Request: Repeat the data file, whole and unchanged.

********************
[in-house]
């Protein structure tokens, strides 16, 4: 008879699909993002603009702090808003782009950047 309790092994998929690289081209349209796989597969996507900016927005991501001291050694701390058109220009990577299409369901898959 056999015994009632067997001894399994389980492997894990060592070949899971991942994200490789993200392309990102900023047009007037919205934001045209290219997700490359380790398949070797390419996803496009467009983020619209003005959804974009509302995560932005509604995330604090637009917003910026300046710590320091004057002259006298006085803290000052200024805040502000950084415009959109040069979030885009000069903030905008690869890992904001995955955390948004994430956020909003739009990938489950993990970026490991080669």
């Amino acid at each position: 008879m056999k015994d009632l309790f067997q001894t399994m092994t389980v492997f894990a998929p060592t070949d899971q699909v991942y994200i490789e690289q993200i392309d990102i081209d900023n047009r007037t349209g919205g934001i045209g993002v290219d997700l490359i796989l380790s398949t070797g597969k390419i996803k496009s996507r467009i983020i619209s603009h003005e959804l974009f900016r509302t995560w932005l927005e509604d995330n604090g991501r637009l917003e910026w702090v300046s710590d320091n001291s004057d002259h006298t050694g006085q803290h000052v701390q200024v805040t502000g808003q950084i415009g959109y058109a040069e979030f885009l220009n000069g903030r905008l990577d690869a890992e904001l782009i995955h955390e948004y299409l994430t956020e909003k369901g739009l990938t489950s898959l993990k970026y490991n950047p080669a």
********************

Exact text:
[in-house]
């Protein structure tokens, strides 16, 4: 008879699909993002603009702090808003782009950047 309790092994998929690289081209349209796989597969996507900016927005991501001291050694701390058109220009990577299409369901898959 056999015994009632067997001894399994389980492997894990060592070949899971991942994200490789993200392309990102900023047009007037919205934001045209290219997700490359380790398949070797390419996803496009467009983020619209003005959804974009509302995560932005509604995330604090637009917003910026300046710590320091004057002259006298006085803290000052200024805040502000950084415009959109040069979030885009000069903030905008690869890992904001995955955390948004994430956020909003739009990938489950993990970026490991080669």
């Amino acid at each position: 008879m056999k015994d009632l309790f067997q001894t399994m092994t389980v492997f894990a998929p060592t070949d899971q699909v991942y994200i490789e690289q993200i392309d990102i081209d900023n047009r007037t349209g919205g934001i045209g993002v290219d997700l490359i796989l380790s398949t070797g597969k390419i996803k496009s996507r467009i983020i619209s603009h003005e959804l974009f900016r509302t995560w932005l927005e509604d995330n604090g991501r637009l917003e910026w702090v300046s710590d320091n001291s004057d002259h006298t050694g006085q803290h000052v701390q200024v805040t502000g808003q950084i415009g959109y058109a040069e979030f885009l220009n000069g903030r905008l990577d690869a890992e904001l782009i995955h955390e948004y299409l994430t956020e909003k369901g739009l990938t489950s898959l993990k970026y490991n950047p080669a």